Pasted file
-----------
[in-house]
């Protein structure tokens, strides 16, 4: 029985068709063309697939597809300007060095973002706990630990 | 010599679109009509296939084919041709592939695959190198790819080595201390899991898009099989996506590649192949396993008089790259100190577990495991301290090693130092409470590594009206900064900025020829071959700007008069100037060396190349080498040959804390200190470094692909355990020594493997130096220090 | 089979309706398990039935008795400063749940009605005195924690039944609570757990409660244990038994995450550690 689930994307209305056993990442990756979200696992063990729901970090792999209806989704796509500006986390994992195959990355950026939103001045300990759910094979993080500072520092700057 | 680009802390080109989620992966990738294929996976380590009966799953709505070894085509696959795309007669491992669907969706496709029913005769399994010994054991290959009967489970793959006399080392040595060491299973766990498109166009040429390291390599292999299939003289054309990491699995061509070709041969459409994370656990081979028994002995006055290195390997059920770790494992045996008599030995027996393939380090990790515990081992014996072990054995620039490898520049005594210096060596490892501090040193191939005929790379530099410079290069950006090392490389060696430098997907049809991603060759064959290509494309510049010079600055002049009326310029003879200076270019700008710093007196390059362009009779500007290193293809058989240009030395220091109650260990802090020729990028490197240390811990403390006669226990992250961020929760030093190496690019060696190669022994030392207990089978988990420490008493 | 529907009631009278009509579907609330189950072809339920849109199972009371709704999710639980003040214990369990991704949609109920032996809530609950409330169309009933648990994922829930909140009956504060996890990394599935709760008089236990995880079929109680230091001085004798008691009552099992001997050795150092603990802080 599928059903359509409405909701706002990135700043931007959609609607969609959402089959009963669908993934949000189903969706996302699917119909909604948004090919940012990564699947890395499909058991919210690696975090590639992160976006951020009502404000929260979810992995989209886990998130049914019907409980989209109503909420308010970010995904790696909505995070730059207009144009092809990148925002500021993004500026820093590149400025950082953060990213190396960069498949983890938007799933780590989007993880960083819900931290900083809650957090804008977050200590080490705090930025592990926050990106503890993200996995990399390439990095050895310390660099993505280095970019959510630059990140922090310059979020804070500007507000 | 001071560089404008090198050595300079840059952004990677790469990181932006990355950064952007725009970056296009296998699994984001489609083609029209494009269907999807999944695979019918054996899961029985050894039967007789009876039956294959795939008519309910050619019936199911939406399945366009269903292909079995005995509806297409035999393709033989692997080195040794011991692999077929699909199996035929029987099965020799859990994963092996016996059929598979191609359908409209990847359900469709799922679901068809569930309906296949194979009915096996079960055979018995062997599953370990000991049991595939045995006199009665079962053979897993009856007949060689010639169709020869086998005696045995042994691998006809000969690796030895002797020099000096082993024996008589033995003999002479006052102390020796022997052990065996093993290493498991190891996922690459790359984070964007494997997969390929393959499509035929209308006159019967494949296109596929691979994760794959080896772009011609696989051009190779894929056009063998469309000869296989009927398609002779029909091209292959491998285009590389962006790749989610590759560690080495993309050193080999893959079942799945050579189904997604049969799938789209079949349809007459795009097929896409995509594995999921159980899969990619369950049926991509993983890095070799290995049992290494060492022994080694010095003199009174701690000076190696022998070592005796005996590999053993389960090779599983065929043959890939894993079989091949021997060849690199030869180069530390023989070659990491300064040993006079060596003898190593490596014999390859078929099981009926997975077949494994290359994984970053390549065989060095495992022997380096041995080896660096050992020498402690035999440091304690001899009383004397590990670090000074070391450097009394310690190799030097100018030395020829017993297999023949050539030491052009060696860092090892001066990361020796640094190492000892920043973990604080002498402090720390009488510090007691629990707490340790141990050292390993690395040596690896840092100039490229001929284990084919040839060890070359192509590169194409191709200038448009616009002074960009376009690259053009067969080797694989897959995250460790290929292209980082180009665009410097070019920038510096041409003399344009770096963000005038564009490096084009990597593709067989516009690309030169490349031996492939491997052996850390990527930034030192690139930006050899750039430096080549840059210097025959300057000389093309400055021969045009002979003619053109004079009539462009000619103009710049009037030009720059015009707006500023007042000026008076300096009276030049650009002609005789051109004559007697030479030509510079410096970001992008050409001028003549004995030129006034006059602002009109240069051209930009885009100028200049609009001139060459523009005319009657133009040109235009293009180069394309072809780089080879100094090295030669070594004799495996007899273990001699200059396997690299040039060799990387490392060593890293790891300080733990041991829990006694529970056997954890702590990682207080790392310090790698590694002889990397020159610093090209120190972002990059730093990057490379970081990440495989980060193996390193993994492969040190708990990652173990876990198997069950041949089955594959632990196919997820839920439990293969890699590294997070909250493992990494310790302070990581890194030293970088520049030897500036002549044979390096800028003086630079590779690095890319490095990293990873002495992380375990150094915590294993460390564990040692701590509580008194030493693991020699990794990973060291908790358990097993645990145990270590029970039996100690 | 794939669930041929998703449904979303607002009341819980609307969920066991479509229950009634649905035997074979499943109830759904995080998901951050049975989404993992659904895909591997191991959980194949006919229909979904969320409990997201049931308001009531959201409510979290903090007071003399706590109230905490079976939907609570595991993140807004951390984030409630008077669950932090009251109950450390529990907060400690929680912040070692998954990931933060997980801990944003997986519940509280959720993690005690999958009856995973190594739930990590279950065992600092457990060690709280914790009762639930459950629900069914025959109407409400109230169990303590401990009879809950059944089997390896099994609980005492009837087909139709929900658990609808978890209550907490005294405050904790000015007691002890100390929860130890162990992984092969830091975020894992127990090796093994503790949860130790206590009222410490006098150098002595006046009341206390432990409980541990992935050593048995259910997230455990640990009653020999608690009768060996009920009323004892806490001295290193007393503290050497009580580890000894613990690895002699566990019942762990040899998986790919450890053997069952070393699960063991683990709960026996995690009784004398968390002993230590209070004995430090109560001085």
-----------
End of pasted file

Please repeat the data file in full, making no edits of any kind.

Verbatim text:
[in-house]
């Protein structure tokens, strides 16, 4: 029985068709063309697939597809300007060095973002706990630990 | 010599679109009509296939084919041709592939695959190198790819080595201390899991898009099989996506590649192949396993008089790259100190577990495991301290090693130092409470590594009206900064900025020829071959700007008069100037060396190349080498040959804390200190470094692909355990020594493997130096220090 | 089979309706398990039935008795400063749940009605005195924690039944609570757990409660244990038994995450550690 689930994307209305056993990442990756979200696992063990729901970090792999209806989704796509500006986390994992195959990355950026939103001045300990759910094979993080500072520092700057 | 680009802390080109989620992966990738294929996976380590009966799953709505070894085509696959795309007669491992669907969706496709029913005769399994010994054991290959009967489970793959006399080392040595060491299973766990498109166009040429390291390599292999299939003289054309990491699995061509070709041969459409994370656990081979028994002995006055290195390997059920770790494992045996008599030995027996393939380090990790515990081992014996072990054995620039490898520049005594210096060596490892501090040193191939005929790379530099410079290069950006090392490389060696430098997907049809991603060759064959290509494309510049010079600055002049009326310029003879200076270019700008710093007196390059362009009779500007290193293809058989240009030395220091109650260990802090020729990028490197240390811990403390006669226990992250961020929760030093190496690019060696190669022994030392207990089978988990420490008493 | 529907009631009278009509579907609330189950072809339920849109199972009371709704999710639980003040214990369990991704949609109920032996809530609950409330169309009933648990994922829930909140009956504060996890990394599935709760008089236990995880079929109680230091001085004798008691009552099992001997050795150092603990802080 599928059903359509409405909701706002990135700043931007959609609607969609959402089959009963669908993934949000189903969706996302699917119909909604948004090919940012990564699947890395499909058991919210690696975090590639992160976006951020009502404000929260979810992995989209886990998130049914019907409980989209109503909420308010970010995904790696909505995070730059207009144009092809990148925002500021993004500026820093590149400025950082953060990213190396960069498949983890938007799933780590989007993880960083819900931290900083809650957090804008977050200590080490705090930025592990926050990106503890993200996995990399390439990095050895310390660099993505280095970019959510630059990140922090310059979020804070500007507000 | 001071560089404008090198050595300079840059952004990677790469990181932006990355950064952007725009970056296009296998699994984001489609083609029209494009269907999807999944695979019918054996899961029985050894039967007789009876039956294959795939008519309910050619019936199911939406399945366009269903292909079995005995509806297409035999393709033989692997080195040794011991692999077929699909199996035929029987099965020799859990994963092996016996059929598979191609359908409209990847359900469709799922679901068809569930309906296949194979009915096996079960055979018995062997599953370990000991049991595939045995006199009665079962053979897993009856007949060689010639169709020869086998005696045995042994691998006809000969690796030895002797020099000096082993024996008589033995003999002479006052102390020796022997052990065996093993290493498991190891996922690459790359984070964007494997997969390929393959499509035929209308006159019967494949296109596929691979994760794959080896772009011609696989051009190779894929056009063998469309000869296989009927398609002779029909091209292959491998285009590389962006790749989610590759560690080495993309050193080999893959079942799945050579189904997604049969799938789209079949349809007459795009097929896409995509594995999921159980899969990619369950049926991509993983890095070799290995049992290494060492022994080694010095003199009174701690000076190696022998070592005796005996590999053993389960090779599983065929043959890939894993079989091949021997060849690199030869180069530390023989070659990491300064040993006079060596003898190593490596014999390859078929099981009926997975077949494994290359994984970053390549065989060095495992022997380096041995080896660096050992020498402690035999440091304690001899009383004397590990670090000074070391450097009394310690190799030097100018030395020829017993297999023949050539030491052009060696860092090892001066990361020796640094190492000892920043973990604080002498402090720390009488510090007691629990707490340790141990050292390993690395040596690896840092100039490229001929284990084919040839060890070359192509590169194409191709200038448009616009002074960009376009690259053009067969080797694989897959995250460790290929292209980082180009665009410097070019920038510096041409003399344009770096963000005038564009490096084009990597593709067989516009690309030169490349031996492939491997052996850390990527930034030192690139930006050899750039430096080549840059210097025959300057000389093309400055021969045009002979003619053109004079009539462009000619103009710049009037030009720059015009707006500023007042000026008076300096009276030049650009002609005789051109004559007697030479030509510079410096970001992008050409001028003549004995030129006034006059602002009109240069051209930009885009100028200049609009001139060459523009005319009657133009040109235009293009180069394309072809780089080879100094090295030669070594004799495996007899273990001699200059396997690299040039060799990387490392060593890293790891300080733990041991829990006694529970056997954890702590990682207080790392310090790698590694002889990397020159610093090209120190972002990059730093990057490379970081990440495989980060193996390193993994492969040190708990990652173990876990198997069950041949089955594959632990196919997820839920439990293969890699590294997070909250493992990494310790302070990581890194030293970088520049030897500036002549044979390096800028003086630079590779690095890319490095990293990873002495992380375990150094915590294993460390564990040692701590509580008194030493693991020699990794990973060291908790358990097993645990145990270590029970039996100690 | 794939669930041929998703449904979303607002009341819980609307969920066991479509229950009634649905035997074979499943109830759904995080998901951050049975989404993992659904895909591997191991959980194949006919229909979904969320409990997201049931308001009531959201409510979290903090007071003399706590109230905490079976939907609570595991993140807004951390984030409630008077669950932090009251109950450390529990907060400690929680912040070692998954990931933060997980801990944003997986519940509280959720993690005690999958009856995973190594739930990590279950065992600092457990060690709280914790009762639930459950629900069914025959109407409400109230169990303590401990009879809950059944089997390896099994609980005492009837087909139709929900658990609808978890209550907490005294405050904790000015007691002890100390929860130890162990992984092969830091975020894992127990090796093994503790949860130790206590009222410490006098150098002595006046009341206390432990409980541990992935050593048995259910997230455990640990009653020999608690009768060996009920009323004892806490001295290193007393503290050497009580580890000894613990690895002699566990019942762990040899998986790919450890053997069952070393699960063991683990709960026996995690009784004398968390002993230590209070004995430090109560001085």